Freeman Cebu Business

What is credit risk?

C & C VIEWS - Ed F. Limtingco -

I received my latest copy of IDEA’s Economic Digest and it discussed a very timely topic on Credit Risk. Economic Digest is a regular digest produced by the Institute for Development and Econometric Analysis, Inc. (IDEA) whose Chairman, Dr. Cayetano W. Paderanga Jr., is a former mentor. I am sharing this with you, as I know that a lot of my readers are in the Credit & Collection (C&C) practice. 

According to IDEA, “Credit Risk, is broadly defined as the uncertainty arising from an obligor’s capability to meet its obligations. It is also used interchangeably with default risk, since it represents the possibility of counterparty defaulting on the principal or interest payments (or both) on its debt obligations. The measurement of an entity’s credit risk covers the credit quality of the obligation, as well as its credit exposure, after which a credit score or credit rating is assigned as a guide for investors and lenders, such as in the determination of the appropriate interest rates.”

Furthermore, it was reported that Credit risk and its assessment take various forms since counterparties can range from individuals, small businesses, large institutions and countries, while the types of debt obligations have broadened to include more sophisticated financial instruments such as derivatives and exotic securities. In measuring credit risk, the nature of the debt instrument is equally important since it has its own degree of risk. For instance, secured debt has generally higher credit quality than do the subordinated debt of the same issuer. Bonds issued by the government is considered immune from default; default in municipal bonds occurs but are less common, while corporate bonds are in the other end of the default spectrum. Nevertheless, credit risk is usually measured through an examination of 1) default probability, or the likelihood that the obligor will default any time during the life of the obligation; 2) credit exposure, or the remaining outstanding amount when default occurs; and 3) recovery rate, or the fraction of the credit exposure that will most likely be paid after the default happens. When an investor assumes credit risk, such as in the purchase of a corporation’s debt security, the compensation for the risk is measured by the credit spread. It is simply the difference between a relatively safe security, such as a government treasury, and the corporate bond, according to the same publication.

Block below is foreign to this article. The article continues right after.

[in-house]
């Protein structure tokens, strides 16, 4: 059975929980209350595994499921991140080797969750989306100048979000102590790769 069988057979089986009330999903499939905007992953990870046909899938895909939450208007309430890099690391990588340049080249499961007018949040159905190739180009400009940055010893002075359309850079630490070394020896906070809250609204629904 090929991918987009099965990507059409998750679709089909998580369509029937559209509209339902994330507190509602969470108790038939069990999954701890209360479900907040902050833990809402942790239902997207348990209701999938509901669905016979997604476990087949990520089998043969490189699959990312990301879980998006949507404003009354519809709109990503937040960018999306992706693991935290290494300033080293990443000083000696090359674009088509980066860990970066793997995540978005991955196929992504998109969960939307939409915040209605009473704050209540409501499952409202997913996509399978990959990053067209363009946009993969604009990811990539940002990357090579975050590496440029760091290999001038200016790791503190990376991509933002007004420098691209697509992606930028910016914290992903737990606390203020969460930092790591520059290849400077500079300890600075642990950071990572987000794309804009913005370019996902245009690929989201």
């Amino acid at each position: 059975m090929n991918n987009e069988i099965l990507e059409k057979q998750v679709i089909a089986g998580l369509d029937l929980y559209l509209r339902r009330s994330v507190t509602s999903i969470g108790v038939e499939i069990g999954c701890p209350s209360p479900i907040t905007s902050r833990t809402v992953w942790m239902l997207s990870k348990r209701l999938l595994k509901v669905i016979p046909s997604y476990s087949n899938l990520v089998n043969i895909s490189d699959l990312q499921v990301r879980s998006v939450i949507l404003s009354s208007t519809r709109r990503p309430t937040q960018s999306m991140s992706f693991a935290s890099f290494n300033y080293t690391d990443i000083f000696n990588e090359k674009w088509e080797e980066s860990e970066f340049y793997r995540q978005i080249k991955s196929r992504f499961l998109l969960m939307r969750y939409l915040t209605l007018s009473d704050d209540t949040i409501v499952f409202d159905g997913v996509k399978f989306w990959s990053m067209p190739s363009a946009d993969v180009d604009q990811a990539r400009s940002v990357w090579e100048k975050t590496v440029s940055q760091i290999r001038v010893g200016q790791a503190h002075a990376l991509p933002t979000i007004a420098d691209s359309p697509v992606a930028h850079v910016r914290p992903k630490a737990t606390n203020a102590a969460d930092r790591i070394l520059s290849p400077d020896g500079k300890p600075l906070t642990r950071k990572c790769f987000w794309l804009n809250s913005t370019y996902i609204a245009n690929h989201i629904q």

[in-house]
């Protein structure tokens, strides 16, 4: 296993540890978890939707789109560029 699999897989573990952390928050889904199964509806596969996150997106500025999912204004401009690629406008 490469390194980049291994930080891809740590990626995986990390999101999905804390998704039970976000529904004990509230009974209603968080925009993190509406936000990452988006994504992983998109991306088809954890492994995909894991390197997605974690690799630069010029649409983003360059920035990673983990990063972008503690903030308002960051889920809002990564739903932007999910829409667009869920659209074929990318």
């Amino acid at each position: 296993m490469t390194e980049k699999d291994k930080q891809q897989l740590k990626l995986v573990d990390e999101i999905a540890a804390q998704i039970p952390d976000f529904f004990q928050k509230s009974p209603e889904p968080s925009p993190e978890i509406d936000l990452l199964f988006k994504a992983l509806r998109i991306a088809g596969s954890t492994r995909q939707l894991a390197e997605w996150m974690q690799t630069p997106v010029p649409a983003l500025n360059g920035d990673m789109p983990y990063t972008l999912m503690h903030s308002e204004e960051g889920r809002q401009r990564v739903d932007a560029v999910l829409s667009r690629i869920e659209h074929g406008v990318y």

The measurement of credit risk may thus be formulaic, or requiring a long or complicated process involving both qualitative and quantitative elements. For financial institutions that lend to individuals or small businesses, credit scoring is usually deemed sufficient. In these cases, lending institutions usually apply a standard formula to client information gathered a priori. These formulas result in credit scores that guide the lender’s decision. Another method of credit risk assessment is credit analysis, usually applied to large institutional counterparties or countries as well as to debt securities. It differs from credit scoring in that it incorporates a greater degree of human judgment to analyze counterparty information that cannot be easily captured by any formula. These information include the characteristics of its industry or operating environment, macroeconomic conditions, regulatory and administrative constraints, among others. A notable difference between credit scoring and credit rating is that some lending institutions have their internal credit scoring systems, but credit ratings (acknowledged by local/foreign investors) are usually undertaken by third-party credit rating agencies.

For credit & collection (C&C) questions, comments and rejoinders, you can reach me at 0917-7220521 or at [email protected]

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